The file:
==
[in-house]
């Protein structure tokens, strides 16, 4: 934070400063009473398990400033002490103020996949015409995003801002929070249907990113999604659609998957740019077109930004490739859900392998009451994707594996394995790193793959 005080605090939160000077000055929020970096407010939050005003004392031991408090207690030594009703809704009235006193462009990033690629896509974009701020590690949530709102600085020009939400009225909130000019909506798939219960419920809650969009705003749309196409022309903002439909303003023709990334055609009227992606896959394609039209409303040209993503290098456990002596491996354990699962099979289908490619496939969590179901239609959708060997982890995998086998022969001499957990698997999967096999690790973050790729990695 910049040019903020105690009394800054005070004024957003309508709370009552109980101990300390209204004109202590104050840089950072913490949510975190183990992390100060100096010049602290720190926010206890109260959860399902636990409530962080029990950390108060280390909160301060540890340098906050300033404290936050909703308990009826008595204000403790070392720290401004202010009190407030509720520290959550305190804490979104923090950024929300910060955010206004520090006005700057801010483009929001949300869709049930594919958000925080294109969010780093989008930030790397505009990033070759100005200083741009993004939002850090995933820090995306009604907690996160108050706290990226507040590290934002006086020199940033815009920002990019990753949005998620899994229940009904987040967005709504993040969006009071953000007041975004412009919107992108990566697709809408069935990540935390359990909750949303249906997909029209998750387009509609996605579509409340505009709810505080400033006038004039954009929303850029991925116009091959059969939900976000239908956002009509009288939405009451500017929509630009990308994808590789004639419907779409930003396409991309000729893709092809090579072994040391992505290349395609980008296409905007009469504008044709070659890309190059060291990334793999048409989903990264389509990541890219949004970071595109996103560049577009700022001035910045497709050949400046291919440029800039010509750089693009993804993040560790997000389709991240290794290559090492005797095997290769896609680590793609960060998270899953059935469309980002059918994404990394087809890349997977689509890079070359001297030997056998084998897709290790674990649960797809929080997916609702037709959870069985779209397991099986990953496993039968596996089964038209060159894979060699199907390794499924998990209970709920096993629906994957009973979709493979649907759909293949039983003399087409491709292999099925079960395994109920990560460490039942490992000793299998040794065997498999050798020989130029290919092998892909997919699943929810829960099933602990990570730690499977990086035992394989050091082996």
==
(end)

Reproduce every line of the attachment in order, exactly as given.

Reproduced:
[in-house]
């Protein structure tokens, strides 16, 4: 934070400063009473398990400033002490103020996949015409995003801002929070249907990113999604659609998957740019077109930004490739859900392998009451994707594996394995790193793959 005080605090939160000077000055929020970096407010939050005003004392031991408090207690030594009703809704009235006193462009990033690629896509974009701020590690949530709102600085020009939400009225909130000019909506798939219960419920809650969009705003749309196409022309903002439909303003023709990334055609009227992606896959394609039209409303040209993503290098456990002596491996354990699962099979289908490619496939969590179901239609959708060997982890995998086998022969001499957990698997999967096999690790973050790729990695 910049040019903020105690009394800054005070004024957003309508709370009552109980101990300390209204004109202590104050840089950072913490949510975190183990992390100060100096010049602290720190926010206890109260959860399902636990409530962080029990950390108060280390909160301060540890340098906050300033404290936050909703308990009826008595204000403790070392720290401004202010009190407030509720520290959550305190804490979104923090950024929300910060955010206004520090006005700057801010483009929001949300869709049930594919958000925080294109969010780093989008930030790397505009990033070759100005200083741009993004939002850090995933820090995306009604907690996160108050706290990226507040590290934002006086020199940033815009920002990019990753949005998620899994229940009904987040967005709504993040969006009071953000007041975004412009919107992108990566697709809408069935990540935390359990909750949303249906997909029209998750387009509609996605579509409340505009709810505080400033006038004039954009929303850029991925116009091959059969939900976000239908956002009509009288939405009451500017929509630009990308994808590789004639419907779409930003396409991309000729893709092809090579072994040391992505290349395609980008296409905007009469504008044709070659890309190059060291990334793999048409989903990264389509990541890219949004970071595109996103560049577009700022001035910045497709050949400046291919440029800039010509750089693009993804993040560790997000389709991240290794290559090492005797095997290769896609680590793609960060998270899953059935469309980002059918994404990394087809890349997977689509890079070359001297030997056998084998897709290790674990649960797809929080997916609702037709959870069985779209397991099986990953496993039968596996089964038209060159894979060699199907390794499924998990209970709920096993629906994957009973979709493979649907759909293949039983003399087409491709292999099925079960395994109920990560460490039942490992000793299998040794065997498999050798020989130029290919092998892909997919699943929810829960099933602990990570730690499977990086035992394989050091082996």